Not “the last Chilkat blanket weaver”: The Story of Annie Klaney and the Indian Arts and Crafts Board

By Rose Buchanan, Archivist and Subject Matter Expert for Native American Related Records “Chilkat Blanket.” This terse subject line is easy to miss in a nearly 100-page file of administrative correspondence from the Indian Arts and Crafts Board (IACB). It headlines a May 17, 1962, letter from Carl W. Heinmiller, director of Alaska Indian Arts, … Continue reading Not “the last Chilkat blanket weaver”: The Story of Annie Klaney and the Indian Arts and Crafts Board

Vote Early, Vote Often! Election Day Records in the National Register of Historic Places

PRIMARY ELECTION DAY (National Archives Identifier 545384) Election Day is the annual day set by law for the election of public officials. It is statutorily set by the Federal Government as “the Tuesday after the first Monday in the month of November.” In the records of the National Register of Historic Places, there are about … Continue reading Vote Early, Vote Often! Election Day Records in the National Register of Historic Places

Meet Sgt. Eva Mirabal/Eah Ha Wa (Taos Pueblo); Women’s Army Corps Artist

Today’s post is written by Cody White, Archivist and Subject Matter Expert for Native American Related Records. In honor of both National Native American Heritage Month and Veterans Day, today I want to highlight through our Bureau of Indian Affairs records one of the many Natives who answered our nation’s call in times of war. … Continue reading Meet Sgt. Eva Mirabal/Eah Ha Wa (Taos Pueblo); Women’s Army Corps Artist

“How about a little football game?” The Albuquerque Indian School’s Dominating Football Run, 1926-1931

Today’s post is written by Cody White, Archivist and Subject Matter Expert for Native American Related Records. A new exhibit showcasing the impact sports have had on America has opened at the National Archives Museum. All American: The Power of Sports spans centuries of United States history and features more than 75 original items from … Continue reading “How about a little football game?” The Albuquerque Indian School’s Dominating Football Run, 1926-1931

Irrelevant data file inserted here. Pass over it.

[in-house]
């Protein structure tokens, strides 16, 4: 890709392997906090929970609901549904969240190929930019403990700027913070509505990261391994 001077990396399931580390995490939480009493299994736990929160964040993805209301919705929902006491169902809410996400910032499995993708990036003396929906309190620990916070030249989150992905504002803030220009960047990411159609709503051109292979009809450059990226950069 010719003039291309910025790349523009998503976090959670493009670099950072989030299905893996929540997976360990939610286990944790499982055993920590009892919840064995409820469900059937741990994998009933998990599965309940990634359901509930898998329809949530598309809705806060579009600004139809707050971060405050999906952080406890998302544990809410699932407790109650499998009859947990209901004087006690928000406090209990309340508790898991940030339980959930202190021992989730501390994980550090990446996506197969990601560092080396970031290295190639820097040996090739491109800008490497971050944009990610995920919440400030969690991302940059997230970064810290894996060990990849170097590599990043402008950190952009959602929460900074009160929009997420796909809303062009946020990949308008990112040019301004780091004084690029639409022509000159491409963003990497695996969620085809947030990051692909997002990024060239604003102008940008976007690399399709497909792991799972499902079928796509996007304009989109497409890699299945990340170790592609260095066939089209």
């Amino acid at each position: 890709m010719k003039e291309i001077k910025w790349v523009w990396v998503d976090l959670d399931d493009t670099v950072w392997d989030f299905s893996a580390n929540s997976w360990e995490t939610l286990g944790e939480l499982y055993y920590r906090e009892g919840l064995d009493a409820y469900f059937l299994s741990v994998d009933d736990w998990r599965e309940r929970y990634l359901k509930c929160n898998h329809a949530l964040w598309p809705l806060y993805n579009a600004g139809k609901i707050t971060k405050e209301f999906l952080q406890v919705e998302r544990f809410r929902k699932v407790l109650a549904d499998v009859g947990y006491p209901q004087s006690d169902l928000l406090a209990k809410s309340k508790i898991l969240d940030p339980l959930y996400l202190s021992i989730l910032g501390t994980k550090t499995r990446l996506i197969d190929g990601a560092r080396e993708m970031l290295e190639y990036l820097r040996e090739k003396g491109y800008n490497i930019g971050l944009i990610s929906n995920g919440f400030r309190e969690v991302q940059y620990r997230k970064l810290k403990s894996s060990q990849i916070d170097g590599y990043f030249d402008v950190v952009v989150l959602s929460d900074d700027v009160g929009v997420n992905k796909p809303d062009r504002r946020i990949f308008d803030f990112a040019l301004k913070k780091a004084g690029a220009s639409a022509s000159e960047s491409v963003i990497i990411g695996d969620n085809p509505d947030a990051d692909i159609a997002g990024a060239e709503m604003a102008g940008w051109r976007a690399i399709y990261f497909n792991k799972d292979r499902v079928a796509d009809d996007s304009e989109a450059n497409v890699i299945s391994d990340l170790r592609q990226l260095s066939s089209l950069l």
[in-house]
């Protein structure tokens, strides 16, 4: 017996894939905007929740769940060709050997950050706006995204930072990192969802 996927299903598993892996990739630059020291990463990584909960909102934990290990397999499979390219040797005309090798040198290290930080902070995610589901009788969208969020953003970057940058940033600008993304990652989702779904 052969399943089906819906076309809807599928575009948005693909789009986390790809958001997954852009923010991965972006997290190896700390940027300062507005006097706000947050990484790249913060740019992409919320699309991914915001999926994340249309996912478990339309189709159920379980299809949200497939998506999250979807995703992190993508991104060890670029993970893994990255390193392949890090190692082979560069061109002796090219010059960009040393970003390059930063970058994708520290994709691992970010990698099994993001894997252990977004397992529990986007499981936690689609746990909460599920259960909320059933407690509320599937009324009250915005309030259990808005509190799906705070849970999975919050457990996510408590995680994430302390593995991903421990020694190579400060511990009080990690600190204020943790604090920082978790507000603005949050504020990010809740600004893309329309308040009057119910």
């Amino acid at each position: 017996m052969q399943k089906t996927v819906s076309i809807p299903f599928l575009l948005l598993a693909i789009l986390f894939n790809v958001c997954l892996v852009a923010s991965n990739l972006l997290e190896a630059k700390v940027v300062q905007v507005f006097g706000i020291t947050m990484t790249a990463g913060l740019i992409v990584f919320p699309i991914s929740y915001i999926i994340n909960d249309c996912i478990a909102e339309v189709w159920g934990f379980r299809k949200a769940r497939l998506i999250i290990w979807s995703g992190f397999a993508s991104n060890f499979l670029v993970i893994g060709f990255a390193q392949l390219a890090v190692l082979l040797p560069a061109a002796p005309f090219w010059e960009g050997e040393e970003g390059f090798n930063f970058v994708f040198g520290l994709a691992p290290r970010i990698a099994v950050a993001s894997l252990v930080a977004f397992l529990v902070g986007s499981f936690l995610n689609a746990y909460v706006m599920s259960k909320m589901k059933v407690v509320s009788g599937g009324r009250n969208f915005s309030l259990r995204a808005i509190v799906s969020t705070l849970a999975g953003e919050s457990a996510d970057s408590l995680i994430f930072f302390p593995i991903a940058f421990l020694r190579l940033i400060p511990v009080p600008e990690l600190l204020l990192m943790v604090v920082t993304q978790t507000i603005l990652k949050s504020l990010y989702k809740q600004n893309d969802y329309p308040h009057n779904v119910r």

An Indigenous Woman’s Legal Fight After Forced Sterilization

Today’s post was written by Grace Schultz, archivist at the National Archives at Philadelphia. Special thanks to Rose Buchanan and Cody White, Subject Matter Experts for Native American Related Records, for their feedback and expertise during the process of writing this post. The following piece along with associated archival records discuss forced sterilization, racist slurs … Continue reading An Indigenous Woman’s Legal Fight After Forced Sterilization

Notated layout plan for Heart Mountain Relocation Camp. Atlas on bottom right corner acts as key to map.

Japanese American Internment and Resistance at Heart Mountain

Today’s post is written by Lucas Blackwood, an intern at the National Archives at Denver. When World War II began the United States chose to remain neutral and did not join the war right away. Then, on December 7, 1941, Japan, part of the axis powers and allied with Germany, attacked the U.S. military base … Continue reading Japanese American Internment and Resistance at Heart Mountain

Cemeteries in the Records of the National Register of Historic Places

Why are there fences around cemeteries? Because people are dying to get in. Bad dad joke Shell Road in Mortaire Cemetery (National Archives Identifier 169153267) There are more than ninety-four thousand properties in the National Register of Historic Places and National Historic Landmarks Program Records, 2013 – 2017 (National Archives Identifier 20812721), of which there … Continue reading Cemeteries in the Records of the National Register of Historic Places

“An Act of Displeasure:” Reaction to the Possibility of a Woman Ambassador, 1951

In April 1950, the United States and Ireland elevated the diplomatic presence in their respective national capitals from a legation (headed by an Envoy Extraordinary and Minister Plenipotentiary) to an embassy (headed by an Ambassador Extraordinary and Plenipotentiary).  The last American minister and first American ambassador to Ireland was George A. Garrett, whose tenure covered … Continue reading “An Act of Displeasure:” Reaction to the Possibility of a Woman Ambassador, 1951

photo of man w/short hair and mustache, bare torso, right side turned toward camera to show amputated right arm at the shoulder, w/exposed bone

BENEATH HIS SHIRT SLEEVES: Evidence of Injury

Tintype Images of Wounded Civil War Union Soldiers from Pension Application Files in the U.S. National Archives **Please note that the following post contains graphic images that may be disturbing to some readers.** This is the first of two posts about personal tintype images of wounded soldiers in the Civil War Pension Application Files from … Continue reading BENEATH HIS SHIRT SLEEVES: Evidence of Injury

Sepia tone photograph of buildings in the desert

The Stories Behind the Names: Death at the Santa Fe Indian School, 1891–1909

Today’s post is by Cody White and Rose Buchanan, Subject Matter Experts for Native American Related Records. Warning: the following piece along with associated archival records discuss the death of minors. The names of students who died at Native American boarding schools should not be buried in government files; they should be known. For accountability, … Continue reading The Stories Behind the Names: Death at the Santa Fe Indian School, 1891–1909